http://ocw.mit.edu/resources/res-18-008-calculus-revisited-complex-variables-differential-equations-and-linear-algebra-fall-2011
Fall2011Gross, Herbert2012-03-29T14:32:12+05:00en-USComplex VariablesDifferential EquationsLinear AlgebraComplex NumbersConformal MappingsSequences and SeriesLinear Differential EquationsUndetermined CoefficientsPower SeriesLaplace TransformsVector SpacesSpanning VectorsConstructing BasesLinear TransformationsDeterminantEigenvectorsDot ProductsOrthogonal FunctionsMIT OpenCourseWare http://ocw.mit.eduContent within individual OCW courses is (c) by the individual authors unless otherwise noted. MIT OpenCourseWare materials are licensed by the Massachusetts Institute of Technology under a Creative Commons License (Attribution-NonCommercial-ShareAlike). For further information see http://ocw.mit.edu/terms/index.htmRES.18-007 Calculus Revisited: Multivariable Calculus (MIT)Calculus Revisited is a series of videos and related resources that covers the materials normally found in freshman- and sophomore-level introductory mathematics courses. Multivariable Calculus is the second course in the series, consisting of 26 videos, 4 Study Guides, and a set of Supplementary Notes. The series was first released in 1971 as a way for people to review the essentials of calculus. It is equally valuable for students who are learning calculus for the first time.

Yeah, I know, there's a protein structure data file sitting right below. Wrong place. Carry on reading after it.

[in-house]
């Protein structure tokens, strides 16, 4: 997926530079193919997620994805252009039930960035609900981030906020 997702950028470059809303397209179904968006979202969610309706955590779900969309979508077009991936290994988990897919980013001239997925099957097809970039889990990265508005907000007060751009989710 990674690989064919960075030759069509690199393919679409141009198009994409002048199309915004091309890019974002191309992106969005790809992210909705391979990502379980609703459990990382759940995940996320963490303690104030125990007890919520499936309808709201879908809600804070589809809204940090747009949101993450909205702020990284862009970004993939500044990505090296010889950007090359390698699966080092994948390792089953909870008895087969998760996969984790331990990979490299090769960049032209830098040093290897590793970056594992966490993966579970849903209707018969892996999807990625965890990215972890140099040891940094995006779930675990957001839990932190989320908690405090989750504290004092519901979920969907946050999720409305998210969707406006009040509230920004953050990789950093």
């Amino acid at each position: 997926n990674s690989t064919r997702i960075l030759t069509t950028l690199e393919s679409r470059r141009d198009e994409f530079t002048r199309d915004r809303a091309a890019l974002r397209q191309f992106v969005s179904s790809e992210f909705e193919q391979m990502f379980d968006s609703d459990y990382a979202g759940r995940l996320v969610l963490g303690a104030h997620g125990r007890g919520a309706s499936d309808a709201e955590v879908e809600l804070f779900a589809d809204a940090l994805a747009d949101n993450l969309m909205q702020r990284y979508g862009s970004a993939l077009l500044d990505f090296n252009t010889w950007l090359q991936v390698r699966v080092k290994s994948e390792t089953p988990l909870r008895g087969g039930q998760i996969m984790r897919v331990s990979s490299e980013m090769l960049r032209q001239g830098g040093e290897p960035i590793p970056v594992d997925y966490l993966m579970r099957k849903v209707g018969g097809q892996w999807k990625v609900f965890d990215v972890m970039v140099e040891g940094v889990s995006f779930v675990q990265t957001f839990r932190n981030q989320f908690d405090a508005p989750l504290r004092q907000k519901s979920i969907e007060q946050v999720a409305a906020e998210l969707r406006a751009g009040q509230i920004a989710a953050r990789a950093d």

http://ocw.mit.edu/resources/res-18-007-calculus-revisited-multivariable-calculus-fall-2011
Fall2011Gross, Herbert2012-03-09T14:11:48+05:00en-USVector Arithmetic Vector CalculusPartial DerivativesMatrix AlgebraMultiple IntegrationDot ProductCross ProductPolar CoordinatesChain RuleMaxima and MinimaGreen's TheoremJacobianMIT OpenCourseWare http://ocw.mit.eduContent within individual OCW courses is (c) by the individual authors unless otherwise noted. MIT OpenCourseWare materials are licensed by the Massachusetts Institute of Technology under a Creative Commons License (Attribution-NonCommercial-ShareAlike). For further information see http://ocw.mit.edu/terms/index.htmRES.14-002 Abdul Latif Jameel Poverty Action Lab Executive Training: Evaluating Social Programs 2011 (MIT)This five-day program on evaluating social programs will provide a thorough understanding of randomized evaluations and pragmatic step-by-step training for conducting one's own evaluation. While the course focuses on randomized evaluations, many of the topics, such as measuring outcomes and dealing with threats to the validity of an evaluation, are relevant for other methodologies. About the Abdul Latif Jameel Poverty Action Lab J-PAL's goal is to reduce poverty by ensuring that policy is based on scientific evidence. Every day, evidence generated by J-PAL researchers is influencing policy and improving lives, sometimes very directly – for example through the scale-up of effective programs – but also in less direct but equally important ways. To date, our evidence has helped improve the lives of at least 30 million people around the world through the scale-up of highly effective policies and programs. By 2013, J-PAL aims to have positively impacted 100 million lives.
http://ocw.mit.edu/resources/res-14-002-abdul-latif-jameel-poverty-action-lab-executive-training-evaluating-social-programs-2011-spring-2011